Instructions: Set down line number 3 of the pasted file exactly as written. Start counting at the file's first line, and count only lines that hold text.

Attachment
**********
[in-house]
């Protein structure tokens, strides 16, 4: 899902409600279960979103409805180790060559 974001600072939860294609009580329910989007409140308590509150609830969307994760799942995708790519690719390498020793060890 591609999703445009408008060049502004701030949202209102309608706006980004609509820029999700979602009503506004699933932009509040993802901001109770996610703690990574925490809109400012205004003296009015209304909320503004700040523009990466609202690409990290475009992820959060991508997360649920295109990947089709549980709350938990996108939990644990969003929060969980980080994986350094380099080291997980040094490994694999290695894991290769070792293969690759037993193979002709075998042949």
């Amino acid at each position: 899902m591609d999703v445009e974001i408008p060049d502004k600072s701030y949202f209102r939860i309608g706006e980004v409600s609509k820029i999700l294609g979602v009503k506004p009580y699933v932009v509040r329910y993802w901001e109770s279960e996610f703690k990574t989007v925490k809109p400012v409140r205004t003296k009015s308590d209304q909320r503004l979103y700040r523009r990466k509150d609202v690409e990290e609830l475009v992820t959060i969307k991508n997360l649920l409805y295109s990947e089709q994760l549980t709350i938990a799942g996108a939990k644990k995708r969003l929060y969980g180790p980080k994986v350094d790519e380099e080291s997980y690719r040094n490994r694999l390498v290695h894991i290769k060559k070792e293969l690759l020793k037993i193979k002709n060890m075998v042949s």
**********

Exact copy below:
């Amino acid at each position: 899902m591609d999703v445009e974001i408008p060049d502004k600072s701030y949202f209102r939860i309608g706006e980004v409600s609509k820029i999700l294609g979602v009503k506004p009580y699933v932009v509040r329910y993802w901001e109770s279960e996610f703690k990574t989007v925490k809109p400012v409140r205004t003296k009015s308590d209304q909320r503004l979103y700040r523009r990466k509150d609202v690409e990290e609830l475009v992820t959060i969307k991508n997360l649920l409805y295109s990947e089709q994760l549980t709350i938990a799942g996108a939990k644990k995708r969003l929060y969980g180790p980080k994986v350094d790519e380099e080291s997980y690719r040094n490994r694999l390498v290695h894991i290769k060559k070792e293969l690759l020793k037993i193979k002709n060890m075998v042949s």